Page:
"In truth, I think the Madsens won't give a damn. You say hello to them for me."

LaRue winked. Behind the jeweler's store, after the transaction had been completed, the two brothers had attempted to double-cross LaRue. But the heavyset men, clumsy arms like bratwurst, were overly confident from the afternoon's easy heist and weren't fast enough. They grabbed LaRue, but his knife was out in a flash. He slit open their throats and calmly walked away as the warmth of their own blood surprised them. He strolled down Main Street, his Stetson low on his brow, with the ease of a guiltless man. When he arrived on the outskirts of town, he heard a familiar voice and raucous laughter coming from a decrepit tavern—nothing more than a rotting heap of wood held up by rusty nails, really. And there was big-mouthed Jimmy, gulping cheap whiskey and telling the local ruffians about his brilliant coup, oblivious to who was outside listening.

LaRue occasionally favored dimwits like Jimmy as they made for pliable affiliates, and if that could help him avoid unnecessary cockfights, so much the better. But indiscretion he couldn't abide, and so when the sunlight was but a thin red line, LaRue hanged Jimmy from the thickest branch reaching over the ravine. His good eye bulged as he gurgled and swayed, feet dangling above his doom. LaRue stood back to admire his handiwork.

"You look good with gold 'round yer neck, Jimmy."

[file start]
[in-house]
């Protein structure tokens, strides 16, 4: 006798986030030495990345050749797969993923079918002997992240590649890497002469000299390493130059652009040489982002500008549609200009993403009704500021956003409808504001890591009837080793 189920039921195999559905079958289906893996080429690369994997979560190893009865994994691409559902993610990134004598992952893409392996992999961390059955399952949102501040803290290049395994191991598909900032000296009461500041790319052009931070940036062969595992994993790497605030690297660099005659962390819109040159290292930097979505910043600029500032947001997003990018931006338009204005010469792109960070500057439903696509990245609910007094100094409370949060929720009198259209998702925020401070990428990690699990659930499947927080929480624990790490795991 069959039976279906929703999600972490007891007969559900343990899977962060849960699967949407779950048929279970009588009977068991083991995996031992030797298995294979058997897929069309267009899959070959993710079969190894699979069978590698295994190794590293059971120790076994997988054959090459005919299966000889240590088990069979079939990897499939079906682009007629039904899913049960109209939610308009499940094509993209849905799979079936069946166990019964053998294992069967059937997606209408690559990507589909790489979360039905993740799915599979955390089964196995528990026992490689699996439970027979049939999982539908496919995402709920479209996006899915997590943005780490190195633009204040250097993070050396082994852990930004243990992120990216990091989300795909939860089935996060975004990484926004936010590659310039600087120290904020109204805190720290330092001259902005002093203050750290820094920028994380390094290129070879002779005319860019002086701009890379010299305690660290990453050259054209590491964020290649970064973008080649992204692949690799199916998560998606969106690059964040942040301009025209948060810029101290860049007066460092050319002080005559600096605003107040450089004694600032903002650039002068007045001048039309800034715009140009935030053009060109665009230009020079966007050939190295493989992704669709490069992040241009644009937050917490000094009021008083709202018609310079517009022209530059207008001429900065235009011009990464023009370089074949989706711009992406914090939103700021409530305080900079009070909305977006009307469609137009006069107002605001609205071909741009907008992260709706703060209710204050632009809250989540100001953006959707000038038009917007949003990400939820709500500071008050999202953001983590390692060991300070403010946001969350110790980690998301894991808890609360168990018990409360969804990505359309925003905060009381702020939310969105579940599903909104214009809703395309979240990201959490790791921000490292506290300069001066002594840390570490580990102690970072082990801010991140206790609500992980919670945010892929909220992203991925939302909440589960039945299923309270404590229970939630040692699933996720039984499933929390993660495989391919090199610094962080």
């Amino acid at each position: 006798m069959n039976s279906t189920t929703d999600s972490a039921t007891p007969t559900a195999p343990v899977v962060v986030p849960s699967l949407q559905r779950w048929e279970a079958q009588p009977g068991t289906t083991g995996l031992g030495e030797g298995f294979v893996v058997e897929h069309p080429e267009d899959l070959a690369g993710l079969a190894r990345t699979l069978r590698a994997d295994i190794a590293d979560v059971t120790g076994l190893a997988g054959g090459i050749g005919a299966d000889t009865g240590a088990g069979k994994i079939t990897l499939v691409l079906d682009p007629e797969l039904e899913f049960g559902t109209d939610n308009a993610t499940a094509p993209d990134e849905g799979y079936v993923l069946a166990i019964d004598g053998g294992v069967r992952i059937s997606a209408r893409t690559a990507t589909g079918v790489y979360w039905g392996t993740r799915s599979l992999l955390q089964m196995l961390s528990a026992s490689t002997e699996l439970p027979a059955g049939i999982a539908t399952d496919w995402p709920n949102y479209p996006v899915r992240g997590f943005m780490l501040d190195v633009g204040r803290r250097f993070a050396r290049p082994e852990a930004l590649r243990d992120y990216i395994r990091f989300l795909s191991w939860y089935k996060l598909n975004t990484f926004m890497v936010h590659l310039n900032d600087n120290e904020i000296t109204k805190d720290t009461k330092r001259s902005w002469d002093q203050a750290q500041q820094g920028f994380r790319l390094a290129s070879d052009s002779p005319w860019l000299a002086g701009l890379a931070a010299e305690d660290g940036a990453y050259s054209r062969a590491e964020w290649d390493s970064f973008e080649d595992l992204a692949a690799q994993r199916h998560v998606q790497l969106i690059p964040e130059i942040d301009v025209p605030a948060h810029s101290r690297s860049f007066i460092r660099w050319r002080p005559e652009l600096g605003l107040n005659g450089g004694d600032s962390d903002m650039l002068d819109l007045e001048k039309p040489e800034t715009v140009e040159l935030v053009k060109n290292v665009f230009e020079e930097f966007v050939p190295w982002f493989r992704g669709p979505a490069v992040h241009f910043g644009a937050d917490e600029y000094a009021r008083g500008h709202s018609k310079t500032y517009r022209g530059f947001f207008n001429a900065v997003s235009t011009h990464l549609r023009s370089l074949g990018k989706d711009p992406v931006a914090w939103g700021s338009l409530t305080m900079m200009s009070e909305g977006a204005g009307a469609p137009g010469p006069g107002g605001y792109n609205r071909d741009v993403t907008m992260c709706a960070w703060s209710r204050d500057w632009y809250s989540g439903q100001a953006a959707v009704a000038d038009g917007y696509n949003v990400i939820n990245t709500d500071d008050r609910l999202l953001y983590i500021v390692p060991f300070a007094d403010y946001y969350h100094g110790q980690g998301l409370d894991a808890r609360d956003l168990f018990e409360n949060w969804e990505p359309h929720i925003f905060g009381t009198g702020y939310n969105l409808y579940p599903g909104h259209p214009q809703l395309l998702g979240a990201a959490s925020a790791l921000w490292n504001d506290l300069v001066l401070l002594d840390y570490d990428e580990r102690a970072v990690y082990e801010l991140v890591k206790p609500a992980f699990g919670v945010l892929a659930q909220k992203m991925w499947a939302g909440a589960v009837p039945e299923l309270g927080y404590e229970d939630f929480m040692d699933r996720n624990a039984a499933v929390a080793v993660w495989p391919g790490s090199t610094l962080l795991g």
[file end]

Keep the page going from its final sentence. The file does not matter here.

The mongrel yipped and barked, running in circles around the tree. The ruckus covered the sound of the twine snapping; the next moment Jimmy's arms were free and he had swung his way over to LaRue. Jimmy grabbed him, a desperate embrace that brought them both over the void as the pendulum force of the rope overtook them, and the dog too, as it bit down on his master's leg. Jimmy hissed and sputtered, sending spittle into LaRue's face, stony as ever. The latter simply chuckled, a chilling sound that immobilized the choking Jimmy. Their eyes met as LaRue leaned in, letting his full weight bear on the rope. The rotting branch protested. Gaining momentum, LaRue moved his wiry body up and down against poor Jimmy who could do nothing but turn blue as the branch started breaking and the space below waited to swallow him.

Back in his lodging, LaRue grunts his satisfaction; he always gets his way. As he reclines further, reflecting on the outcome of the day, he can't help but think that sometimes, a little tongue wagging is a fine, fine thing. LaRue hands the woman her fee and waves her away. He glances at the four heavy sacks in the corner of the room and grins. His left hand taps to the rhythm of the banjo playing downstairs by the bar while his right twirls a handmade cigar, his last, the others having fallen into the ravine along with Jimmy and his bastard hound.

Copyright © 2014 Natasha Leullier.

A trained archaeologist, Natasha Leullier recently gave in to her long-standing desire to write fiction. Bridging the gap between art and science turned out to be not so difficult, since her field experiences often provide a unique source of inspiration. Unseen places, forgotten histories, and the dark recesses of Americana populate many of her stories. French-Canadian born, she now lives in the Boston area and edits professionally. Find her at https://www.facebook.com/NatashaLeullier.

About the Author

Natasha Leullier

Tongue Wagging